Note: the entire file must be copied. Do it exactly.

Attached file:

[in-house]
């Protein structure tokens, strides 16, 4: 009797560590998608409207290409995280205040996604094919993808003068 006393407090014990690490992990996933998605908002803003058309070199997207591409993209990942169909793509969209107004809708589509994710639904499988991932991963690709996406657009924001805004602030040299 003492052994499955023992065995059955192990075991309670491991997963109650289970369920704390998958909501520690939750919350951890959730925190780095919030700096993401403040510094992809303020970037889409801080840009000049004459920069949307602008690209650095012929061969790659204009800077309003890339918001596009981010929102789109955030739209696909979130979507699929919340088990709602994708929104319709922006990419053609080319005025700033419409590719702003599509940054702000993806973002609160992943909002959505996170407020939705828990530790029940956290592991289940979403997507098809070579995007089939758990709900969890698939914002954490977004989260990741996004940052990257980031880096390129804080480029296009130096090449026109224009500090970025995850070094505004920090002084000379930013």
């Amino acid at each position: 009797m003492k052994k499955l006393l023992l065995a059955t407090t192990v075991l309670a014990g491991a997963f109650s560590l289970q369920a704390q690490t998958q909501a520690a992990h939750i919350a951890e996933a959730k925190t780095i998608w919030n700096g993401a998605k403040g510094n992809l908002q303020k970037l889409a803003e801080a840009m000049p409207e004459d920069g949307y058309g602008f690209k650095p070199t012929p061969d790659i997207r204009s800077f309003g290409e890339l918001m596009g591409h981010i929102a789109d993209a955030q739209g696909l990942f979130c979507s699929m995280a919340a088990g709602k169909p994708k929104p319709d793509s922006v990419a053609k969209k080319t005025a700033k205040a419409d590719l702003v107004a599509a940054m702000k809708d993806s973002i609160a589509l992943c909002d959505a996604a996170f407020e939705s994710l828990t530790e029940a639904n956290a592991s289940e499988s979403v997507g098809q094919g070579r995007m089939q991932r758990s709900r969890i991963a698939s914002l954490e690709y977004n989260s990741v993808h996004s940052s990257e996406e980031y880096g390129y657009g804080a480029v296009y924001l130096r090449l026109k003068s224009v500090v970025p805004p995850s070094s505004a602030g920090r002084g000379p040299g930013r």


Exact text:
[in-house]
């Protein structure tokens, strides 16, 4: 009797560590998608409207290409995280205040996604094919993808003068 006393407090014990690490992990996933998605908002803003058309070199997207591409993209990942169909793509969209107004809708589509994710639904499988991932991963690709996406657009924001805004602030040299 003492052994499955023992065995059955192990075991309670491991997963109650289970369920704390998958909501520690939750919350951890959730925190780095919030700096993401403040510094992809303020970037889409801080840009000049004459920069949307602008690209650095012929061969790659204009800077309003890339918001596009981010929102789109955030739209696909979130979507699929919340088990709602994708929104319709922006990419053609080319005025700033419409590719702003599509940054702000993806973002609160992943909002959505996170407020939705828990530790029940956290592991289940979403997507098809070579995007089939758990709900969890698939914002954490977004989260990741996004940052990257980031880096390129804080480029296009130096090449026109224009500090970025995850070094505004920090002084000379930013």
């Amino acid at each position: 009797m003492k052994k499955l006393l023992l065995a059955t407090t192990v075991l309670a014990g491991a997963f109650s560590l289970q369920a704390q690490t998958q909501a520690a992990h939750i919350a951890e996933a959730k925190t780095i998608w919030n700096g993401a998605k403040g510094n992809l908002q303020k970037l889409a803003e801080a840009m000049p409207e004459d920069g949307y058309g602008f690209k650095p070199t012929p061969d790659i997207r204009s800077f309003g290409e890339l918001m596009g591409h981010i929102a789109d993209a955030q739209g696909l990942f979130c979507s699929m995280a919340a088990g709602k169909p994708k929104p319709d793509s922006v990419a053609k969209k080319t005025a700033k205040a419409d590719l702003v107004a599509a940054m702000k809708d993806s973002i609160a589509l992943c909002d959505a996604a996170f407020e939705s994710l828990t530790e029940a639904n956290a592991s289940e499988s979403v997507g098809q094919g070579r995007m089939q991932r758990s709900r969890i991963a698939s914002l954490e690709y977004n989260s990741v993808h996004s940052s990257e996406e980031y880096g390129y657009g804080a480029v296009y924001l130096r090449l026109k003068s224009v500090v970025p805004p995850s070094s505004a602030g920090r002084g000379p040299g930013r």